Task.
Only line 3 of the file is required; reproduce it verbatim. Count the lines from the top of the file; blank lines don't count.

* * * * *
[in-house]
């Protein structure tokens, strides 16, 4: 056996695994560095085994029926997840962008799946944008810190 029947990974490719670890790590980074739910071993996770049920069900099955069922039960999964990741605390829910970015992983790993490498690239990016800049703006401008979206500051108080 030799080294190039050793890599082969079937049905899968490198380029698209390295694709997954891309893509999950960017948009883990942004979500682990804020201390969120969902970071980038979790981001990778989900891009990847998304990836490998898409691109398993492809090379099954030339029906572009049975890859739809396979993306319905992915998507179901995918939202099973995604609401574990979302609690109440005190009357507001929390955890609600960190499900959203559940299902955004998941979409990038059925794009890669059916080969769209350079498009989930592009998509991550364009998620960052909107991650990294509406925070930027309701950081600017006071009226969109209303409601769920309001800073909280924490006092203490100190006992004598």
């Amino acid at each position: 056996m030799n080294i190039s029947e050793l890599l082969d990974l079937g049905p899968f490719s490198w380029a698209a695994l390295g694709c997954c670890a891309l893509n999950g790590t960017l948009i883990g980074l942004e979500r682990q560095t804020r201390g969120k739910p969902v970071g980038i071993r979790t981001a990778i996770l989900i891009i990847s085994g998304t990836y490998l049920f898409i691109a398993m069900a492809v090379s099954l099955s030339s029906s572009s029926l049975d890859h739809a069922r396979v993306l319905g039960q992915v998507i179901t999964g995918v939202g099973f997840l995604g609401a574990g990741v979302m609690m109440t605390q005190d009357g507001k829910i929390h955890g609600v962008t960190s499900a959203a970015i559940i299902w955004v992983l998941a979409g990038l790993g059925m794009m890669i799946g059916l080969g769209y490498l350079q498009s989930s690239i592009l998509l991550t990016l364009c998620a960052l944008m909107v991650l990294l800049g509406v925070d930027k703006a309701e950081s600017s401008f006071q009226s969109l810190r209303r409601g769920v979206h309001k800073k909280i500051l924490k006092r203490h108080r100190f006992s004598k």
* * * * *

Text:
């Amino acid at each position: 056996m030799n080294i190039s029947e050793l890599l082969d990974l079937g049905p899968f490719s490198w380029a698209a695994l390295g694709c997954c670890a891309l893509n999950g790590t960017l948009i883990g980074l942004e979500r682990q560095t804020r201390g969120k739910p969902v970071g980038i071993r979790t981001a990778i996770l989900i891009i990847s085994g998304t990836y490998l049920f898409i691109a398993m069900a492809v090379s099954l099955s030339s029906s572009s029926l049975d890859h739809a069922r396979v993306l319905g039960q992915v998507i179901t999964g995918v939202g099973f997840l995604g609401a574990g990741v979302m609690m109440t605390q005190d009357g507001k829910i929390h955890g609600v962008t960190s499900a959203a970015i559940i299902w955004v992983l998941a979409g990038l790993g059925m794009m890669i799946g059916l080969g769209y490498l350079q498009s989930s690239i592009l998509l991550t990016l364009c998620a960052l944008m909107v991650l990294l800049g509406v925070d930027k703006a309701e950081s600017s401008f006071q009226s969109l810190r209303r409601g769920v979206h309001k800073k909280i500051l924490k006092r203490h108080r100190f006992s004598k």